08 Jan NHS Targets – An obsession worth pursuing?
I read an interesting article recently on health matters and so called “Government Targets”.
The author asked us to consider the NHS as a balloon. If you squeeze it in one part, it will simply bulge in another. I know this for a fact, as a colleague of mine is a nurse within an A&E department. When Targets are in the process of being evaluated, additional medical staff are “lent” to A&E in order to minimise recorded wait times. The hospital can then post an acceptable “waiting time”, and the Health Secretary can stand up in Parliament and congratulate everyone on the improvements. The reality is, that as soon as the evaluation period is over, the additional staff get re-posted. Guess what, the A&E wait times go back through the roof again, but in addition, whichever department those staff were seconded from, are now way behind their own set of Targets. And so it goes on. Hence the squeeze and bulge concept.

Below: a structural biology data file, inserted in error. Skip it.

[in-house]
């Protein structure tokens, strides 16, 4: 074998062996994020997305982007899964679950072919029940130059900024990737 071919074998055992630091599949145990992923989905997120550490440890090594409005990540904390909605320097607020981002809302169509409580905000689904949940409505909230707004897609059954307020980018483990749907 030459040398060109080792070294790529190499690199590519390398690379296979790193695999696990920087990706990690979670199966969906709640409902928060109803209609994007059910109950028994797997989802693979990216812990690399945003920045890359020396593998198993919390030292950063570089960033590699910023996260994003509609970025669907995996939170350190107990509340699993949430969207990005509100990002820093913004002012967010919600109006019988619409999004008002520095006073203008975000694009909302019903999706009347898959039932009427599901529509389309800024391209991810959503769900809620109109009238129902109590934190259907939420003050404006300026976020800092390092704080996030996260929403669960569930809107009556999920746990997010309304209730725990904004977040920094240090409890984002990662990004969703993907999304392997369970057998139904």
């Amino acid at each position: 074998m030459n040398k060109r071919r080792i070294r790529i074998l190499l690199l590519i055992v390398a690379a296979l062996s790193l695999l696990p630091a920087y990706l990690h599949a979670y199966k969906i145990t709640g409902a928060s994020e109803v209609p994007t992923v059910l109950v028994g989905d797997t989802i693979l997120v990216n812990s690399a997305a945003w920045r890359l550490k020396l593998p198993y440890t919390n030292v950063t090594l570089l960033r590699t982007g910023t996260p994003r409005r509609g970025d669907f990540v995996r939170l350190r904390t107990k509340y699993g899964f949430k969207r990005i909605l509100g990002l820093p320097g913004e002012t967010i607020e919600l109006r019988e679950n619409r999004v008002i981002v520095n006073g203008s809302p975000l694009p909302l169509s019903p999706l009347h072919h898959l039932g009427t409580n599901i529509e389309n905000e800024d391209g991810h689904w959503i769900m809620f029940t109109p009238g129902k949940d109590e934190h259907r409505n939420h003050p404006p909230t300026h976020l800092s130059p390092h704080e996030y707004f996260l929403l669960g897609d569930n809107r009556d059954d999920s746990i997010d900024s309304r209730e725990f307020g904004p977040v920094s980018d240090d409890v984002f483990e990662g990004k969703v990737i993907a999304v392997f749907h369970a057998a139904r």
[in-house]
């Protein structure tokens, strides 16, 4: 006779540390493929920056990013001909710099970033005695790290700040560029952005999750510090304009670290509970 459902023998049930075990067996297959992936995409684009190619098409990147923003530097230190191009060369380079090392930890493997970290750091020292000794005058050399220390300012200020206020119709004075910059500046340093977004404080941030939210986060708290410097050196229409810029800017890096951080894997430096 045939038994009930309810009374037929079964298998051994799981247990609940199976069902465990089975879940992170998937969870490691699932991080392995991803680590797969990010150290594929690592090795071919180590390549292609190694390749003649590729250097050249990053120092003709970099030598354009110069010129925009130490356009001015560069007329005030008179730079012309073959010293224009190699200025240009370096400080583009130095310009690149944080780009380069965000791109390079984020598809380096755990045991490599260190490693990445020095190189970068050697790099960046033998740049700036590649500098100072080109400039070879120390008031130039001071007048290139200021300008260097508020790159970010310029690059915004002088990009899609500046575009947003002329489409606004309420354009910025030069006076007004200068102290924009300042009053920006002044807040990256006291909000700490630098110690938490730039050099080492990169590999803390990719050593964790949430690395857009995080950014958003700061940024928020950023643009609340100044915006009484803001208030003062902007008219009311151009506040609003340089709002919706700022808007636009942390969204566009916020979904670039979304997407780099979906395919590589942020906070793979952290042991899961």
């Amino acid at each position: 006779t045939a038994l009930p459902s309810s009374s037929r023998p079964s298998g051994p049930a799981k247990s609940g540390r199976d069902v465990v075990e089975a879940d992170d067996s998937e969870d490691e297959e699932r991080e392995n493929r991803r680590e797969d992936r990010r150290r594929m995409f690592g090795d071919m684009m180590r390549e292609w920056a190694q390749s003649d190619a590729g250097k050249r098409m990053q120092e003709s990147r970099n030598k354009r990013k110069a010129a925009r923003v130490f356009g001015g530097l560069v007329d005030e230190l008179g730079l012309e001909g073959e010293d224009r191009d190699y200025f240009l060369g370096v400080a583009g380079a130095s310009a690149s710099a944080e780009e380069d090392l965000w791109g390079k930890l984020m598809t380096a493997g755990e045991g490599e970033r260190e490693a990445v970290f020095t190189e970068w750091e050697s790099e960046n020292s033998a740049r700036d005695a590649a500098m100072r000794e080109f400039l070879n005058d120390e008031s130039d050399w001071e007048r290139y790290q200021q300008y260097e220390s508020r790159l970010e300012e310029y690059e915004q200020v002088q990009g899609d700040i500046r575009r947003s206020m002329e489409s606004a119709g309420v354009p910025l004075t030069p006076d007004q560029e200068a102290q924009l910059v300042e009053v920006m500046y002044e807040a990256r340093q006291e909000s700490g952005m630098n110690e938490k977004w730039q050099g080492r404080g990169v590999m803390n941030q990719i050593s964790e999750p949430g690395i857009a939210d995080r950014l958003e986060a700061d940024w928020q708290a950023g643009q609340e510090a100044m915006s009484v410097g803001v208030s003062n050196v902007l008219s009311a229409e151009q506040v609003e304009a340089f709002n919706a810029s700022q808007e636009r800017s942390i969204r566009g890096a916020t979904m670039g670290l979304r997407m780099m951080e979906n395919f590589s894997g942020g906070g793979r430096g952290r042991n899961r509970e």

Am I the only one that sees an obvious link between the lack of GP appointment availability and the increase attendance at A&E. I am horrified to read that 22 million visited A&E last year!! That’s almost one in three of us. No wonder they can’t cope. Surely one way we have to take some of the loading off GPs and A&E Departments is by encouraging people to first consult one of our our many Musculo Skeletal Therapists, such as Osteopaths and Physiotherapists for instance. Both are trained to deal with acute musculo-skeletal injury. At A&E the classic scenario after presenting with say a bad ankle sprain is to wait 4 hours for an xray, and be told “There is no fracture, you’ll be fine!”. Actually you won’t, because all that bruising indicates there must be extensive soft tissue damage which doesn’t heal.